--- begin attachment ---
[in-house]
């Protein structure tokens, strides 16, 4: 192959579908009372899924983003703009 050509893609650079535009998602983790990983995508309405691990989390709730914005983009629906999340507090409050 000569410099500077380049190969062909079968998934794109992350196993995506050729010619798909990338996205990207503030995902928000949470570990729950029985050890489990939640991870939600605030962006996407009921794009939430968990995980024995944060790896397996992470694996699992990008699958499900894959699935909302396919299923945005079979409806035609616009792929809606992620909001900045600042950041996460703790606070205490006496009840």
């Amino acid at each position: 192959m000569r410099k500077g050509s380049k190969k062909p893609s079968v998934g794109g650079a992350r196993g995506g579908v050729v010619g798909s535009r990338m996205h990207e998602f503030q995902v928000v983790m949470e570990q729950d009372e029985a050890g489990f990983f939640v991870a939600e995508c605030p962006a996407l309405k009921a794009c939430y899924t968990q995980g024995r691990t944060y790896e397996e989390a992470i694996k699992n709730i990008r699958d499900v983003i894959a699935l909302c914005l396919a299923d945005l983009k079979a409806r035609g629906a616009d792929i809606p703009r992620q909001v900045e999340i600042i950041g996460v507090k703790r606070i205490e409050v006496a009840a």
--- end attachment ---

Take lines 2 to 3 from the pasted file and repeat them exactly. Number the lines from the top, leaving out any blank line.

């Protein structure tokens, strides 16, 4: 192959579908009372899924983003703009 050509893609650079535009998602983790990983995508309405691990989390709730914005983009629906999340507090409050 000569410099500077380049190969062909079968998934794109992350196993995506050729010619798909990338996205990207503030995902928000949470570990729950029985050890489990939640991870939600605030962006996407009921794009939430968990995980024995944060790896397996992470694996699992990008699958499900894959699935909302396919299923945005079979409806035609616009792929809606992620909001900045600042950041996460703790606070205490006496009840």
């Amino acid at each position: 192959m000569r410099k500077g050509s380049k190969k062909p893609s079968v998934g794109g650079a992350r196993g995506g579908v050729v010619g798909s535009r990338m996205h990207e998602f503030q995902v928000v983790m949470e570990q729950d009372e029985a050890g489990f990983f939640v991870a939600e995508c605030p962006a996407l309405k009921a794009c939430y899924t968990q995980g024995r691990t944060y790896e397996e989390a992470i694996k699992n709730i990008r699958d499900v983003i894959a699935l909302c914005l396919a299923d945005l983009k079979a409806r035609g629906a616009d792929i809606p703009r992620q909001v900045e999340i600042i950041g996460v507090k703790r606070i205490e409050v006496a009840a």